Tech companies plan virtual protest to protect net neutrality

Tech companies plan to display special messages as part of a “Day of Action” on July 12 — an online protest of proposed changes to net neutrality rules that would loosen regulations.

Google, Facebook and Snapchat announced they will join Amazon, Reddit, Airbnb, Twitter and more than 70,000 other sites, organizations and individuals taking part in the online protest, according to Fight the Future, one of the groups organizing the day of action.

The Federal Communications Commission wants to undo regulations passed in 2015 that require internet service providers to treat all online content the same. Without the rules, telecommunication and cable companies could slow down, speed up, or charge more for access to different sites and services.

The exact display will vary from site to site — some will show an image mimicking a slow loading symbol, Vimeo is showing a special video and Firefox will link to an FCC comment page.
Other companies, including Facebook, said they’re participating but are not sharing their plans.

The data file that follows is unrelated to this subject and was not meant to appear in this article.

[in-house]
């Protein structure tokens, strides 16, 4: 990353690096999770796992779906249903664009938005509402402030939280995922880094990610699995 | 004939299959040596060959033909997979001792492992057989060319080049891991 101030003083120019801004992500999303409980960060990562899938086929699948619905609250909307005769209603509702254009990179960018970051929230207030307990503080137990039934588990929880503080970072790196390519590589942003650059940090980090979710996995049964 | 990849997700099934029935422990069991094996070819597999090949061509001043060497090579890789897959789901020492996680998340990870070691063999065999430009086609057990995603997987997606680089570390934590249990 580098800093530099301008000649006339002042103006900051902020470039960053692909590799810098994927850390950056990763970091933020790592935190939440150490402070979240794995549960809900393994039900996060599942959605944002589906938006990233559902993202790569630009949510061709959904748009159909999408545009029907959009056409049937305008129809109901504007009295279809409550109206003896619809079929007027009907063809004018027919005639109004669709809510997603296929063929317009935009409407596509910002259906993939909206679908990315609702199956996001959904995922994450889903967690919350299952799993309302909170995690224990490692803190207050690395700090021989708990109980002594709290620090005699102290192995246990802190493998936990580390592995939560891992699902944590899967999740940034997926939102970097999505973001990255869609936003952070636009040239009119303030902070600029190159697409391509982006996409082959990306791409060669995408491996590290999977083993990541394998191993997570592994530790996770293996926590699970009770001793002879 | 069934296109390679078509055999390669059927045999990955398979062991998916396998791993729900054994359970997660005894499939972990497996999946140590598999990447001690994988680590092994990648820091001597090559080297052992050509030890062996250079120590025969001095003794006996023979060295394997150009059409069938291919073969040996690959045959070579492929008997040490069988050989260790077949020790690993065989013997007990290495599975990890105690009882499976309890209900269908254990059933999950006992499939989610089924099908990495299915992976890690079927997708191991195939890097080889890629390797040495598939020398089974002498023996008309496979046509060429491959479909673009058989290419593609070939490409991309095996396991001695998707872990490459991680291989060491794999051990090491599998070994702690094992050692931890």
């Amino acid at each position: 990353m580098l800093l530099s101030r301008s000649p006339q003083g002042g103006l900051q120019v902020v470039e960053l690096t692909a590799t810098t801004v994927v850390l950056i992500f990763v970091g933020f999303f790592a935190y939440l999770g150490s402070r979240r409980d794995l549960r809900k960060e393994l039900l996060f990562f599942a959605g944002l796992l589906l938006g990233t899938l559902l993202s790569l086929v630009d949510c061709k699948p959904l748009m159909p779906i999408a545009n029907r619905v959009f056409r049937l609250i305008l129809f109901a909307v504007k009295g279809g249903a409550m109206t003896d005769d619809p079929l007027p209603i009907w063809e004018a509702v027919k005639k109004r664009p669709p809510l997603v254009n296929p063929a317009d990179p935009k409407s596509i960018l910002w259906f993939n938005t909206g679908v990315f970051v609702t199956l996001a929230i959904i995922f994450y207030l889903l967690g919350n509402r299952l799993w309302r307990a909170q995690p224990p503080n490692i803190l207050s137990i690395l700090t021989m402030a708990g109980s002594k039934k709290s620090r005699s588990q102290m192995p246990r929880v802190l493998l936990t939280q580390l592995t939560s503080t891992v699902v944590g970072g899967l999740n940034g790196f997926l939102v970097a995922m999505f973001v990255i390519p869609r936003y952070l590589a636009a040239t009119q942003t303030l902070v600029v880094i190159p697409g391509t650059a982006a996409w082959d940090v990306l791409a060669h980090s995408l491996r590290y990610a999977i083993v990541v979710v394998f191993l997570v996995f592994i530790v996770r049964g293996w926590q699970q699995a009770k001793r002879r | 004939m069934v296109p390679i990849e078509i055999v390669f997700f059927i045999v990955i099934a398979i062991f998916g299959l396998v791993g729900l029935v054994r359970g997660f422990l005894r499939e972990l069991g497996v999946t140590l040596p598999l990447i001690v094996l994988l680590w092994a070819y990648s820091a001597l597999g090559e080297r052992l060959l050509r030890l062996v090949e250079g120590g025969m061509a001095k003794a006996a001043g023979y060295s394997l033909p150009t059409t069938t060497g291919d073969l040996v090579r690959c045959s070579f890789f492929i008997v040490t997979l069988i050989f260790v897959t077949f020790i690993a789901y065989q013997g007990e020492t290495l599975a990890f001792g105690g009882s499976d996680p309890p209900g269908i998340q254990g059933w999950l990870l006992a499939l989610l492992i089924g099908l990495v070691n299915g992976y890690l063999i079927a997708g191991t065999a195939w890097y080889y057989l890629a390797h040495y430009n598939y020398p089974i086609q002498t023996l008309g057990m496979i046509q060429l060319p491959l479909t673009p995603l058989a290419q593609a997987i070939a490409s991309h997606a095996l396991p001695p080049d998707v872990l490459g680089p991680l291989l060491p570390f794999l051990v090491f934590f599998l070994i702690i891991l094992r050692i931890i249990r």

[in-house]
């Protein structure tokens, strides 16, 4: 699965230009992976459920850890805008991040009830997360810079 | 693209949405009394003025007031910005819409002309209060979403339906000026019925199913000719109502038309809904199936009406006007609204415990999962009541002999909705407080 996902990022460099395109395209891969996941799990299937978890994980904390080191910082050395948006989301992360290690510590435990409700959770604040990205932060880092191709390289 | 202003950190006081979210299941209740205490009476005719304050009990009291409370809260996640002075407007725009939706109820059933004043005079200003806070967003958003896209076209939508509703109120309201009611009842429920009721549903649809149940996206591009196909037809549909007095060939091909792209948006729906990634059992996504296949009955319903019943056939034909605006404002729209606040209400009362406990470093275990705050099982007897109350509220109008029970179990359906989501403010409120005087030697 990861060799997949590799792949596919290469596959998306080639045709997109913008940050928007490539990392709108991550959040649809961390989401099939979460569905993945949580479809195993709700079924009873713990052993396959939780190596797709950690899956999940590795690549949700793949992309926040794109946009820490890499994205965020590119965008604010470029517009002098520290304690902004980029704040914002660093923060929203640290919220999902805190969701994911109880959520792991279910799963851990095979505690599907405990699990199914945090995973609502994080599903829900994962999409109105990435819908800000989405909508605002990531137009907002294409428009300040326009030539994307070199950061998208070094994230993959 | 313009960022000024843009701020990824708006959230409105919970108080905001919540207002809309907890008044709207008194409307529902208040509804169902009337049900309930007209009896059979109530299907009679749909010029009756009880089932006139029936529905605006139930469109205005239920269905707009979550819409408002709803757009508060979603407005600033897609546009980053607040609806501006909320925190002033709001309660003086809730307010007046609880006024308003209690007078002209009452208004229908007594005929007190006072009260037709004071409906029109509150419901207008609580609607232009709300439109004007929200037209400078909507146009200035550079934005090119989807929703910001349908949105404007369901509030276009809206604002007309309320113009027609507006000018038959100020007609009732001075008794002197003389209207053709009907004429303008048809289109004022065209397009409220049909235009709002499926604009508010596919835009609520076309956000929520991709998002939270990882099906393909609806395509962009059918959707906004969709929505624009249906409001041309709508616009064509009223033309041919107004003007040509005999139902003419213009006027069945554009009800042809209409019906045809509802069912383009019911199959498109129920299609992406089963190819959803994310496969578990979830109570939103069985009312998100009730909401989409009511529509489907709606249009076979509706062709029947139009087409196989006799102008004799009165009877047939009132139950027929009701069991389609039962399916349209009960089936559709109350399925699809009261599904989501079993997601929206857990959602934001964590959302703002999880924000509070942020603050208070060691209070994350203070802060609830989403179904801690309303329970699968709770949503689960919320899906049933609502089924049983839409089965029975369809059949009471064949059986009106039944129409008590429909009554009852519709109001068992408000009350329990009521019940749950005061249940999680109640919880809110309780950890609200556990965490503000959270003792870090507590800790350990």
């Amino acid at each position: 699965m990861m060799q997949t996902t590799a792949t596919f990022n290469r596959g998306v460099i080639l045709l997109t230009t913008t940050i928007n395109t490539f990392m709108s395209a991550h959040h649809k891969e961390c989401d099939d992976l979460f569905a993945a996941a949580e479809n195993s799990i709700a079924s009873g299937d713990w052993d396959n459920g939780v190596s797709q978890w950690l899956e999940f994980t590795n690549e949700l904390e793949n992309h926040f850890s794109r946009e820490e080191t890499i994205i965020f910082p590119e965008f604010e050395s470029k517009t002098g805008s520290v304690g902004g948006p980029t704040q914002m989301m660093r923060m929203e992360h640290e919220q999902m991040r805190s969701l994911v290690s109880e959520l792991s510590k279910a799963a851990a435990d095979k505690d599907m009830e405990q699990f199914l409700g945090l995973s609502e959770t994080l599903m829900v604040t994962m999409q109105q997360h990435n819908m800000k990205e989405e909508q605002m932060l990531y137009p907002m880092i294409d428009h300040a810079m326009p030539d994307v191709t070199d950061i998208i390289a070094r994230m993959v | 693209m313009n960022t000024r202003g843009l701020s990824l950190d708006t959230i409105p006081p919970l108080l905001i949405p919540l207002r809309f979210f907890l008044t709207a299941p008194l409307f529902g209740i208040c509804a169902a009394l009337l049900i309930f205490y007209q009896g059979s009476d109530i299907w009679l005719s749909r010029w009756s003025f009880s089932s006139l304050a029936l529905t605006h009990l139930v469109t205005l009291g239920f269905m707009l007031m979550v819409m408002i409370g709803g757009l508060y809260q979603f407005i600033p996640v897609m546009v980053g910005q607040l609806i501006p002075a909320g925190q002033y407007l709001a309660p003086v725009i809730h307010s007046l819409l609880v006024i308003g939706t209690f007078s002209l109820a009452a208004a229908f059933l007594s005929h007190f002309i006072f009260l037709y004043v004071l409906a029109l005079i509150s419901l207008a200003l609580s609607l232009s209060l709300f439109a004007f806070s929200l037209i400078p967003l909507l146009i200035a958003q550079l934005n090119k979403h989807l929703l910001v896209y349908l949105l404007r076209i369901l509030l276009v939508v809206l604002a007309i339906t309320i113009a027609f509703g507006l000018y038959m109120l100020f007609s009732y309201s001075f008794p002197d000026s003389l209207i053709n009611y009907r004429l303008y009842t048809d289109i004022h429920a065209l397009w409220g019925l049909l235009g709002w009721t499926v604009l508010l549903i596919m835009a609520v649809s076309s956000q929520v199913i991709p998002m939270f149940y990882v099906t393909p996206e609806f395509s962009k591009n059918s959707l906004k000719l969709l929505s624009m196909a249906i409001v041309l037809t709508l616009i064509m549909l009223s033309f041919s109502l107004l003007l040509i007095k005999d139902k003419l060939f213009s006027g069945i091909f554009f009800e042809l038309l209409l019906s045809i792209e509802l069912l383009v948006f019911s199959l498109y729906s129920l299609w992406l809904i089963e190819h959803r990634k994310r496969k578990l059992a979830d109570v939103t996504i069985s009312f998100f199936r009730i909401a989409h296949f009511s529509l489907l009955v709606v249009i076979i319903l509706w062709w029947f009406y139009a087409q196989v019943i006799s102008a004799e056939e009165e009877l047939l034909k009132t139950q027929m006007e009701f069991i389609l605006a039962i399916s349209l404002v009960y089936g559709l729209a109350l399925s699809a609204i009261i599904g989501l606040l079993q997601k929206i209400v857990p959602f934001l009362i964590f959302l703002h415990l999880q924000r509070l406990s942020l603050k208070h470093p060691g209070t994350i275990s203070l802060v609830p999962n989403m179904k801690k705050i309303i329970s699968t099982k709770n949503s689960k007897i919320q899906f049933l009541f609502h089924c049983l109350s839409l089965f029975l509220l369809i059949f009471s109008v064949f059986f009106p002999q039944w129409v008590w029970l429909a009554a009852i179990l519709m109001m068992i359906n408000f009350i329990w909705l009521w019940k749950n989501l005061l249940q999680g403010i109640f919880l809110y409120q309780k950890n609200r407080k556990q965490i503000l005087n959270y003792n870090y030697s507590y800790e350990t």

“Internet users will definitely notice which companies are standing up for their rights and which ones aren’t,” said Evan Greer of Fight the Future.

Without the current rules, opponents say a company like Comcast or AT&T could offer faster streaming for video services they own, and slow down content from competing sites or apps. Objectionable sites could be blocked, and faster service could be offered to the companies willing to pay a higher price.

FCC chairman Ajit Pai first announced the proposal in April. The commission voted to move forward with the roll-back in May and is taking comments from the public until next week. Pai said the regulations have a negative impact on businesses and decrease innovation and investment in infrastructure.

The majority of tech companies and websites disagree.
However, there are a few in favor of the proposed changes.

“Net neutrality has serious implications for the adult entertainment industry, particularly the online porn industry,” Vice President of PornHub Corey Price, said. “Internet service providers could create special fast lanes for content providers willing to pay more. That means slow streaming, which, especially in regards to online porn, is quite problematic as you can imagine.”

In addition to the big names taking part tomorrow, the Internet Association — a trade group for the major tech companies — has made a special site to “save the open internet.” Smaller companies and individuals also plan to join in.

“This is a massive grassroots mobilization,” Greer said. “A lot of the traffic on these days of action comes from individuals with just a few fans on Instagram or Twitter sharing on social media, or from the neat and weird nooks and crannies of the Internet like online gaming forums, discussion groups, YouTubers and and artist communities.”

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